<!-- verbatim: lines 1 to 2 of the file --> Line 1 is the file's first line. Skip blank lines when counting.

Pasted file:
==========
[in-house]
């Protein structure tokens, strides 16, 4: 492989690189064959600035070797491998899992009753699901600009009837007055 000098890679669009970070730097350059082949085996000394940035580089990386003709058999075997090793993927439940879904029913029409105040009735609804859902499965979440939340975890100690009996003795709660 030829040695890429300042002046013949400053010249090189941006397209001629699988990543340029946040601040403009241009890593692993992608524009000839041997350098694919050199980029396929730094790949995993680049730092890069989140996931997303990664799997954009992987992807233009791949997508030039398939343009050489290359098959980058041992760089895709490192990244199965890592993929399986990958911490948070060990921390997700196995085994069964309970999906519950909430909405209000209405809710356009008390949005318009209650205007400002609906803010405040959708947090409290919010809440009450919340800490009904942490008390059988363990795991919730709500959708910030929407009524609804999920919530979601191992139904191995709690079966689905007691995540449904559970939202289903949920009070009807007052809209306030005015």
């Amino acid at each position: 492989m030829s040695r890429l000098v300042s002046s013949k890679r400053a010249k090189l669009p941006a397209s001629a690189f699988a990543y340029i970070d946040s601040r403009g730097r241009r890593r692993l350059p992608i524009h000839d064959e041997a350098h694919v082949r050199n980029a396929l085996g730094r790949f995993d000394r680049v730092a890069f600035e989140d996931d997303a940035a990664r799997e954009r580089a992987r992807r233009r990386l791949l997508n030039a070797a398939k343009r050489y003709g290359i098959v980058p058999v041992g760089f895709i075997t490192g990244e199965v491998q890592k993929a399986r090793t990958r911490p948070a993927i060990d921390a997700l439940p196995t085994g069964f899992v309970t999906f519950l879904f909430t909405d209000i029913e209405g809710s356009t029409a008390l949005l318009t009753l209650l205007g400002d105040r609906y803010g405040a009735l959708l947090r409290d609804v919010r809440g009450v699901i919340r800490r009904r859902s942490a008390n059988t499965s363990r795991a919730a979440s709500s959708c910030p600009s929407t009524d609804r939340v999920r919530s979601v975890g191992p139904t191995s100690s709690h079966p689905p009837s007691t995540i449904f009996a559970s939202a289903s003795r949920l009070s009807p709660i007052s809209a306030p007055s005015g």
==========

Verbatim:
[in-house]
């Protein structure tokens, strides 16, 4: 492989690189064959600035070797491998899992009753699901600009009837007055 000098890679669009970070730097350059082949085996000394940035580089990386003709058999075997090793993927439940879904029913029409105040009735609804859902499965979440939340975890100690009996003795709660 030829040695890429300042002046013949400053010249090189941006397209001629699988990543340029946040601040403009241009890593692993992608524009000839041997350098694919050199980029396929730094790949995993680049730092890069989140996931997303990664799997954009992987992807233009791949997508030039398939343009050489290359098959980058041992760089895709490192990244199965890592993929399986990958911490948070060990921390997700196995085994069964309970999906519950909430909405209000209405809710356009008390949005318009209650205007400002609906803010405040959708947090409290919010809440009450919340800490009904942490008390059988363990795991919730709500959708910030929407009524609804999920919530979601191992139904191995709690079966689905007691995540449904559970939202289903949920009070009807007052809209306030005015």